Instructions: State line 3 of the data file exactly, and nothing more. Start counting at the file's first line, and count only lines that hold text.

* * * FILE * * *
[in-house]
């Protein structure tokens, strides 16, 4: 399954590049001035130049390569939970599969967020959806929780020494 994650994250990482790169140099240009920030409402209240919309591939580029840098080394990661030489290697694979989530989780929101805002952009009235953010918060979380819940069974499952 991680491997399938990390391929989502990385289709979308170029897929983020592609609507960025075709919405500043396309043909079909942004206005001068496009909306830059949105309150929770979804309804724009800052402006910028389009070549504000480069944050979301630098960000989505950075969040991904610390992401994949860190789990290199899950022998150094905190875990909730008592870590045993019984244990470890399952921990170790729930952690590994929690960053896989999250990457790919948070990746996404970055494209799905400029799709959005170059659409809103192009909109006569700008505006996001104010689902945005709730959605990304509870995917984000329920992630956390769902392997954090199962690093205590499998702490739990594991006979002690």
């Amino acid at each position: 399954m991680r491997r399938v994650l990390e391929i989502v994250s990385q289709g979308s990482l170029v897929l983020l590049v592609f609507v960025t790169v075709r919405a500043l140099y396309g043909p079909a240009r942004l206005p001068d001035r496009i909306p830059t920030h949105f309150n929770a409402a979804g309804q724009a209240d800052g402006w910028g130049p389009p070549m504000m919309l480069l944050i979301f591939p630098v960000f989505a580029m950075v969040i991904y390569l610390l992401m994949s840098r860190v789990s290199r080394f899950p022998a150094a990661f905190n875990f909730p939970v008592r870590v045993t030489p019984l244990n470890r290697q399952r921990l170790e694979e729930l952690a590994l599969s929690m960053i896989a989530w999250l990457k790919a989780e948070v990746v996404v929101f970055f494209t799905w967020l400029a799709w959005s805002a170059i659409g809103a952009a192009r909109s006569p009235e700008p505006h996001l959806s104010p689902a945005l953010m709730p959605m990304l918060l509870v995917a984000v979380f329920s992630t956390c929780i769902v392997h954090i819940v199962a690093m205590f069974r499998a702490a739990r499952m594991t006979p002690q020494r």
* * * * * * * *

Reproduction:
């Amino acid at each position: 399954m991680r491997r399938v994650l990390e391929i989502v994250s990385q289709g979308s990482l170029v897929l983020l590049v592609f609507v960025t790169v075709r919405a500043l140099y396309g043909p079909a240009r942004l206005p001068d001035r496009i909306p830059t920030h949105f309150n929770a409402a979804g309804q724009a209240d800052g402006w910028g130049p389009p070549m504000m919309l480069l944050i979301f591939p630098v960000f989505a580029m950075v969040i991904y390569l610390l992401m994949s840098r860190v789990s290199r080394f899950p022998a150094a990661f905190n875990f909730p939970v008592r870590v045993t030489p019984l244990n470890r290697q399952r921990l170790e694979e729930l952690a590994l599969s929690m960053i896989a989530w999250l990457k790919a989780e948070v990746v996404v929101f970055f494209t799905w967020l400029a799709w959005s805002a170059i659409g809103a952009a192009r909109s006569p009235e700008p505006h996001l959806s104010p689902a945005l953010m709730p959605m990304l918060l509870v995917a984000v979380f329920s992630t956390c929780i769902v392997h954090i819940v199962a690093m205590f069974r499998a702490a739990r499952m594991t006979p002690q020494r």